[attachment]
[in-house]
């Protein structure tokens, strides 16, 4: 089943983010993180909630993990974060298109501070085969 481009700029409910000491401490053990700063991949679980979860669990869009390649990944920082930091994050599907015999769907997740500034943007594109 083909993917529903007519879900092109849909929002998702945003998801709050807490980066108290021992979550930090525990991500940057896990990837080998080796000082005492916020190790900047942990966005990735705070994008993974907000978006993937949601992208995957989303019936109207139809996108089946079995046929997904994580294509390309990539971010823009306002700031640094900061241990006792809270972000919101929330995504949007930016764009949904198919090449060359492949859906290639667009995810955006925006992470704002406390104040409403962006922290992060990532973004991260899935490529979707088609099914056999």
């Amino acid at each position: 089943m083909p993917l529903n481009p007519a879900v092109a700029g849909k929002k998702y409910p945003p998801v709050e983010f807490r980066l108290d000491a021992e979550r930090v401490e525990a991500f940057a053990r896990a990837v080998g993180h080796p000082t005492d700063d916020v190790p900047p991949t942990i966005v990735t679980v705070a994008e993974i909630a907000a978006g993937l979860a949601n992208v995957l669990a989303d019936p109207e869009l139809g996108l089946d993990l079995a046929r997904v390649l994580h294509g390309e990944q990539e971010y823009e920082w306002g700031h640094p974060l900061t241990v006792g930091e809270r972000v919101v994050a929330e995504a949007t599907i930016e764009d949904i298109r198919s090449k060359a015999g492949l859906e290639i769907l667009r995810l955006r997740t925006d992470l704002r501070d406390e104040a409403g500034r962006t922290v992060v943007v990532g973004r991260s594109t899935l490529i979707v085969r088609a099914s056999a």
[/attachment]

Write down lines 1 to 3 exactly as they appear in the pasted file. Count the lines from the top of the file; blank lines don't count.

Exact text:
[in-house]
């Protein structure tokens, strides 16, 4: 089943983010993180909630993990974060298109501070085969 481009700029409910000491401490053990700063991949679980979860669990869009390649990944920082930091994050599907015999769907997740500034943007594109 083909993917529903007519879900092109849909929002998702945003998801709050807490980066108290021992979550930090525990991500940057896990990837080998080796000082005492916020190790900047942990966005990735705070994008993974907000978006993937949601992208995957989303019936109207139809996108089946079995046929997904994580294509390309990539971010823009306002700031640094900061241990006792809270972000919101929330995504949007930016764009949904198919090449060359492949859906290639667009995810955006925006992470704002406390104040409403962006922290992060990532973004991260899935490529979707088609099914056999």
């Amino acid at each position: 089943m083909p993917l529903n481009p007519a879900v092109a700029g849909k929002k998702y409910p945003p998801v709050e983010f807490r980066l108290d000491a021992e979550r930090v401490e525990a991500f940057a053990r896990a990837v080998g993180h080796p000082t005492d700063d916020v190790p900047p991949t942990i966005v990735t679980v705070a994008e993974i909630a907000a978006g993937l979860a949601n992208v995957l669990a989303d019936p109207e869009l139809g996108l089946d993990l079995a046929r997904v390649l994580h294509g390309e990944q990539e971010y823009e920082w306002g700031h640094p974060l900061t241990v006792g930091e809270r972000v919101v994050a929330e995504a949007t599907i930016e764009d949904i298109r198919s090449k060359a015999g492949l859906e290639i769907l667009r995810l955006r997740t925006d992470l704002r501070d406390e104040a409403g500034r962006t922290v992060v943007v990532g973004r991260s594109t899935l490529i979707v085969r088609a099914s056999a």